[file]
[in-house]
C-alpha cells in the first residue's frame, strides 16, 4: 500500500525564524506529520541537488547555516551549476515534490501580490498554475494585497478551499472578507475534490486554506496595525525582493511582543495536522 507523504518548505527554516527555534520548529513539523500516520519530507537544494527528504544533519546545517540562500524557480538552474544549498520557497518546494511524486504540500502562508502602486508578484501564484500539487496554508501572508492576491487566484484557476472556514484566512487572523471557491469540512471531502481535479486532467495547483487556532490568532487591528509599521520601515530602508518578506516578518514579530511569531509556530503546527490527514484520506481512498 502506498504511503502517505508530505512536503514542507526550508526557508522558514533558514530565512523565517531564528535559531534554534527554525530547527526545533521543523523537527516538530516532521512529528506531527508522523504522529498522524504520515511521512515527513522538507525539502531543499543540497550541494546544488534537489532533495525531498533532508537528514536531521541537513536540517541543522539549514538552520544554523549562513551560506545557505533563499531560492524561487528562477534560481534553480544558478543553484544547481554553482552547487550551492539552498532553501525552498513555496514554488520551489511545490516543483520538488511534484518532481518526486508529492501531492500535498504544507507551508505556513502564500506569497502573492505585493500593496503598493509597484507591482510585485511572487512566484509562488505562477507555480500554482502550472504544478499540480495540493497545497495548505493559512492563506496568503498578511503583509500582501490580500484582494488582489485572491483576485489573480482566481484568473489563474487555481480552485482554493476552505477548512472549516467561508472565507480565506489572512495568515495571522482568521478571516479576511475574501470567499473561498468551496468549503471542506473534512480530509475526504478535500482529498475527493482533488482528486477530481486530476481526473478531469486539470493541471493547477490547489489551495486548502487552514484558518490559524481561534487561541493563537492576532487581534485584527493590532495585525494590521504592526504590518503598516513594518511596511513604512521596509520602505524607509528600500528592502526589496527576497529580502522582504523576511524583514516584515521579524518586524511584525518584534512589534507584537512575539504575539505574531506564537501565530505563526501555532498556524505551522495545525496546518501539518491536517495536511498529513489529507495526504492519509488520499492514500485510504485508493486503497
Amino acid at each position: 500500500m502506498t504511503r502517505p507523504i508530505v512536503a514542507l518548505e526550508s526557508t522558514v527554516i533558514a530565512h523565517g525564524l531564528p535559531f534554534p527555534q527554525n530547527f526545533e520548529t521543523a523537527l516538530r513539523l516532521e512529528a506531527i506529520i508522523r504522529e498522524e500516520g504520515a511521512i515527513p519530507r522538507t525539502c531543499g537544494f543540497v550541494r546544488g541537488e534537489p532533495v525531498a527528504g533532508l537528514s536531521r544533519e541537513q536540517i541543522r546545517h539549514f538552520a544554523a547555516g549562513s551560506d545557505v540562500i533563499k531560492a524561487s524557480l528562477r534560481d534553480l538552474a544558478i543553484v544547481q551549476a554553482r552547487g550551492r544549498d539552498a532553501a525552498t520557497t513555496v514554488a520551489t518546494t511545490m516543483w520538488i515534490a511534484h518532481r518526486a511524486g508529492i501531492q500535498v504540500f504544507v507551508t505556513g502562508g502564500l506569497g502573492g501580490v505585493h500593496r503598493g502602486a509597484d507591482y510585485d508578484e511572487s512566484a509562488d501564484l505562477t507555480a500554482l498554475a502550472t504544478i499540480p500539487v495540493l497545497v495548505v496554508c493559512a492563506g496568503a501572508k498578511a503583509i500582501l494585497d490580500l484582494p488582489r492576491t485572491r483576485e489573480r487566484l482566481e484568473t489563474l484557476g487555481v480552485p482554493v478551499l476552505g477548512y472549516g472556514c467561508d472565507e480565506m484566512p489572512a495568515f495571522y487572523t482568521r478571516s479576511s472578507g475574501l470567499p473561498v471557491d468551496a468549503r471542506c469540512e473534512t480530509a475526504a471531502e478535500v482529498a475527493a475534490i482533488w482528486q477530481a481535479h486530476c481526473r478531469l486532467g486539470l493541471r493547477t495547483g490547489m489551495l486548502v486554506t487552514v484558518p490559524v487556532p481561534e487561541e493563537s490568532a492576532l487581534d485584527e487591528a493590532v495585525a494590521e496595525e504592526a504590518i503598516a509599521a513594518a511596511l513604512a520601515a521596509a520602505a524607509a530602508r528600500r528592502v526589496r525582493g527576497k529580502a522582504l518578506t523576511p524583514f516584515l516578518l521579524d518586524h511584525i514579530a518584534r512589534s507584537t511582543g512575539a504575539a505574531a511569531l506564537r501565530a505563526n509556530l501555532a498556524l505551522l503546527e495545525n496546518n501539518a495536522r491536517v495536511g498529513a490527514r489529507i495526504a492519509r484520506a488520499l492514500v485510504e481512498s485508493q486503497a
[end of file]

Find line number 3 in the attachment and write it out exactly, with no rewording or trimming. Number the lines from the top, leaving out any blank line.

Amino acid at each position: 500500500m502506498t504511503r502517505p507523504i508530505v512536503a514542507l518548505e526550508s526557508t522558514v527554516i533558514a530565512h523565517g525564524l531564528p535559531f534554534p527555534q527554525n530547527f526545533e520548529t521543523a523537527l516538530r513539523l516532521e512529528a506531527i506529520i508522523r504522529e498522524e500516520g504520515a511521512i515527513p519530507r522538507t525539502c531543499g537544494f543540497v550541494r546544488g541537488e534537489p532533495v525531498a527528504g533532508l537528514s536531521r544533519e541537513q536540517i541543522r546545517h539549514f538552520a544554523a547555516g549562513s551560506d545557505v540562500i533563499k531560492a524561487s524557480l528562477r534560481d534553480l538552474a544558478i543553484v544547481q551549476a554553482r552547487g550551492r544549498d539552498a532553501a525552498t520557497t513555496v514554488a520551489t518546494t511545490m516543483w520538488i515534490a511534484h518532481r518526486a511524486g508529492i501531492q500535498v504540500f504544507v507551508t505556513g502562508g502564500l506569497g502573492g501580490v505585493h500593496r503598493g502602486a509597484d507591482y510585485d508578484e511572487s512566484a509562488d501564484l505562477t507555480a500554482l498554475a502550472t504544478i499540480p500539487v495540493l497545497v495548505v496554508c493559512a492563506g496568503a501572508k498578511a503583509i500582501l494585497d490580500l484582494p488582489r492576491t485572491r483576485e489573480r487566484l482566481e484568473t489563474l484557476g487555481v480552485p482554493v478551499l476552505g477548512y472549516g472556514c467561508d472565507e480565506m484566512p489572512a495568515f495571522y487572523t482568521r478571516s479576511s472578507g475574501l470567499p473561498v471557491d468551496a468549503r471542506c469540512e473534512t480530509a475526504a471531502e478535500v482529498a475527493a475534490i482533488w482528486q477530481a481535479h486530476c481526473r478531469l486532467g486539470l493541471r493547477t495547483g490547489m489551495l486548502v486554506t487552514v484558518p490559524v487556532p481561534e487561541e493563537s490568532a492576532l487581534d485584527e487591528a493590532v495585525a494590521e496595525e504592526a504590518i503598516a509599521a513594518a511596511l513604512a520601515a521596509a520602505a524607509a530602508r528600500r528592502v526589496r525582493g527576497k529580502a522582504l518578506t523576511p524583514f516584515l516578518l521579524d518586524h511584525i514579530a518584534r512589534s507584537t511582543g512575539a504575539a505574531a511569531l506564537r501565530a505563526n509556530l501555532a498556524l505551522l503546527e495545525n496546518n501539518a495536522r491536517v495536511g498529513a490527514r489529507i495526504a492519509r484520506a488520499l492514500v485510504e481512498s485508493q486503497a